On January 20, 2021, President Biden announced his administration will review regulatory actions taken between January 20, 2017 and January 20, 2021 in accordance with an Executive Order titled “Protecting Public Health and the Environment and Restoring Science to Tackle the Climate Crisis” (EO). Among the agency actions to be reviewed under the EO are a number of regulations and policies finalized by the Trump Administration involving Endangered Species Act (ESA), Migratory Bird Treaty Act (MBTA), and other related statutes.

An initial pre-publication announcement ...

Trump Administration Finalizes Migratory Bird Rule

On January 7, 2021, U.S. Fish and Wildlife Service (USFWS) published a final rule limiting the scope of the Migratory Bird Treaty Act (MBTA)’s prohibition on the take of migratory birds. The new rule excludes incidental take, meaning bird mortality that results from an action but is not the purpose of that action. 

This rule is the culmination of Trump Administration efforts that began shortly after it took office to reverse prior agency policy and limit the scope of the MBTA. The rule does not take effect until February 6, 2021 and so may be suspended by the incoming Biden ...

Template for Mitigation Banking Instruments in California to be Revised

On December 3, 2020, the U.S. Army Corps of Engineers, U.S. Fish and Wildlife Service, California Department of Fish and Wildlife, and other agencies (collectively, “Agencies”) announced an update to the standard Bank Enabling Instrument (“BEI”) template for use in connection with the development of mitigation banks that will be located in or propose service areas within the State of California.

BEI templates are used in connection with the approval of mitigation banks the purpose of which is to provide mitigation for projects that have received authorizations from ...

Monarch Placed on Candidate List

On December 17, 2020 the U.S. Fish and Wildlife Service (“USFWS”) published its 12-month finding that listing of the monarch butterfly (Danaus plexippus plexippus) is warranted but precluded by higher priority actions. With this finding, the monarch becomes a candidate species with a listing priority designation of “8.”  An “8” indicates the magnitude of threats to the monarch is moderate to low and those threats are imminent. In the announcement, the USFWS notes that 161 other species are currently prioritized above the monarch for listing consideration. Each year ...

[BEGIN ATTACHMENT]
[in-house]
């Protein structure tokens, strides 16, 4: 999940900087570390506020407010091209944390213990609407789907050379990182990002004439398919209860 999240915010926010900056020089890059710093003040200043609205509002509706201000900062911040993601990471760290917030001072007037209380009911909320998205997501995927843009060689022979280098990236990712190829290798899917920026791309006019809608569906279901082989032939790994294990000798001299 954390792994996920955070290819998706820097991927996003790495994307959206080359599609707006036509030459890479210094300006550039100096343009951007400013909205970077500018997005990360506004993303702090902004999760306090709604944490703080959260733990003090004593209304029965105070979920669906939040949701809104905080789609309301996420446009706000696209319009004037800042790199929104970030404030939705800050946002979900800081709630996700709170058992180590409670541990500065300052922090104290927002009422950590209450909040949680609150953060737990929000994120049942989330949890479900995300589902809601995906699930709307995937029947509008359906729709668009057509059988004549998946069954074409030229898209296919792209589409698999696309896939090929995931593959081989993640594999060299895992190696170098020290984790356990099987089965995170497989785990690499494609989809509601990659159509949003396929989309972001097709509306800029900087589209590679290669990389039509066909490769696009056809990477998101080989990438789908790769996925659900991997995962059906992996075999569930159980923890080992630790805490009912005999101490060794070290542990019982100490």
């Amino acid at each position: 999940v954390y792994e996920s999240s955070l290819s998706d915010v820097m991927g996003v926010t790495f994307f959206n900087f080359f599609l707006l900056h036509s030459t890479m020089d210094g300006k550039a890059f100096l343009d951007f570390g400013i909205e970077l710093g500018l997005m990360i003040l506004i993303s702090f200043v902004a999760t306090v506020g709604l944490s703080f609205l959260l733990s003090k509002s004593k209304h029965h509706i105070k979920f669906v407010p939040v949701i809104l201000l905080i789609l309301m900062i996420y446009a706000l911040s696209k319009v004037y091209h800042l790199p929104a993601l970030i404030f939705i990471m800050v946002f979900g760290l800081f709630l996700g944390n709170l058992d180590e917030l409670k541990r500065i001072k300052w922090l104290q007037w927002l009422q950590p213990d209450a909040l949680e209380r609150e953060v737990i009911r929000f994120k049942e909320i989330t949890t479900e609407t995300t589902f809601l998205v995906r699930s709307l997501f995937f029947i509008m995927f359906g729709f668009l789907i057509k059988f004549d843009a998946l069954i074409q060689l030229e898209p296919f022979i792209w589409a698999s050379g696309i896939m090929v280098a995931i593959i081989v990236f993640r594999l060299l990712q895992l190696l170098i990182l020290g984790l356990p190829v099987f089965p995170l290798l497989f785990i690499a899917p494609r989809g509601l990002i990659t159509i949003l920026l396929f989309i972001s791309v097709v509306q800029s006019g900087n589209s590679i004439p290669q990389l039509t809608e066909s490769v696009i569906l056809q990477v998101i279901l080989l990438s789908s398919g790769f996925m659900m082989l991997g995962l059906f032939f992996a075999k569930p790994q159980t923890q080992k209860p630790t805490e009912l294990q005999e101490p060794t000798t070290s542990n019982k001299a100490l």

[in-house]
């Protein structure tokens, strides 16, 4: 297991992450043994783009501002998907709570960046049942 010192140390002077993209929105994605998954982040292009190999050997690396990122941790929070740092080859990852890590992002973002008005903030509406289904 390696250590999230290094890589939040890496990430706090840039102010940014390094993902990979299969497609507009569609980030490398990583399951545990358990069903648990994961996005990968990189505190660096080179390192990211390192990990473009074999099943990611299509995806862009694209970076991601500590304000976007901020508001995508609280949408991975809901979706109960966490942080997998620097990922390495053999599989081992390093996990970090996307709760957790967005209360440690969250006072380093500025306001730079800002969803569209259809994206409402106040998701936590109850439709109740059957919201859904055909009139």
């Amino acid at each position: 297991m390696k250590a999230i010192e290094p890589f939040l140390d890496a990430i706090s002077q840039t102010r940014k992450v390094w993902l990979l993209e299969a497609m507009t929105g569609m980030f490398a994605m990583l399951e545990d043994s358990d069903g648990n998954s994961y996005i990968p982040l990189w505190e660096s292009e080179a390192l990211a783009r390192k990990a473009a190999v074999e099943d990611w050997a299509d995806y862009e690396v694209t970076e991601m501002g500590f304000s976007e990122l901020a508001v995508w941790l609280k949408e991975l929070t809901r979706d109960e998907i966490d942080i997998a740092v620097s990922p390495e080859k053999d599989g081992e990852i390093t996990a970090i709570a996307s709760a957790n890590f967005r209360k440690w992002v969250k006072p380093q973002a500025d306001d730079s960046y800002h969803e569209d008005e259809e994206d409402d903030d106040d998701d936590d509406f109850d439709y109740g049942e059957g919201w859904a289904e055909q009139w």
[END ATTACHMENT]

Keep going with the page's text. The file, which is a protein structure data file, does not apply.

Federal Wildlife Agencies Release Final Rule Defining “Habitat”

On December 15, 2020, the U.S. Fish and Wildlife Service and National Marine Fisheries Service (collectively, the agencies) released a pre-publication version of a final rule providing a definition of “habitat” for the purpose of informing designation of areas as “critical habitat” under the Endangered Species Act.  The agencies released a proposed rule defining habitat in August 2020 in response to a unanimous decision by the U.S. Supreme Court in 2019 overturning a lower court decision that upheld a controversial determination of critical habitat by the U.S. Fish and ...

Tiger King Lawsuits Take 2

On November 19, 2020, in a call back to its criminal lawsuit against Joseph “Tiger King” Maldonado-Passage, the U.S. Department of Justice filed a civil lawsuit against the husband and wife team who took over the wildlife park that was front and center throughout the Netflix hit series Tiger King – Jeffrey and Lauren Lowe. Unlike the prior lawsuit against Mr. Maldonado-Passage (previously covered here), the lawsuit against the Lowes does not seek jail time, nor does it seek damages. Instead, the lawsuit asks the U.S. District Court for the Eastern District of Oklahoma to (1 ...

The United States Fish and Wildlife Service ("Service") recently released a pre-publication version of its final rule to reclassify the American burying beetle (Nicrophorus americanus) from endangered to threatened under the Endangered Species Act (“ESA”).  The final rule will also include 4(d) rule provisions that specify when the ESA section 9 take prohibitions will apply to the beetle.

The American burying beetle, which gets its name from its tendency to burrow under vegetation or into soil during the daytime and throughout the winter hibernation season, is the largest ...

Kangaroo Rat: From Endangered to Threatened

On August 19, 2020, the U.S. Fish and Wildlife Service (Service) published a proposed rule that would remove the Stephens’ kangaroo rat (Dipodomys stephensi) from the federal list of Endangered Species. The proposed rule would, instead, list the kangaroo rat as threatened under the Endangered Species Act (ESA), and would provide a rule under ESA section 4(d) to provide for conservation of the kangaroo rat.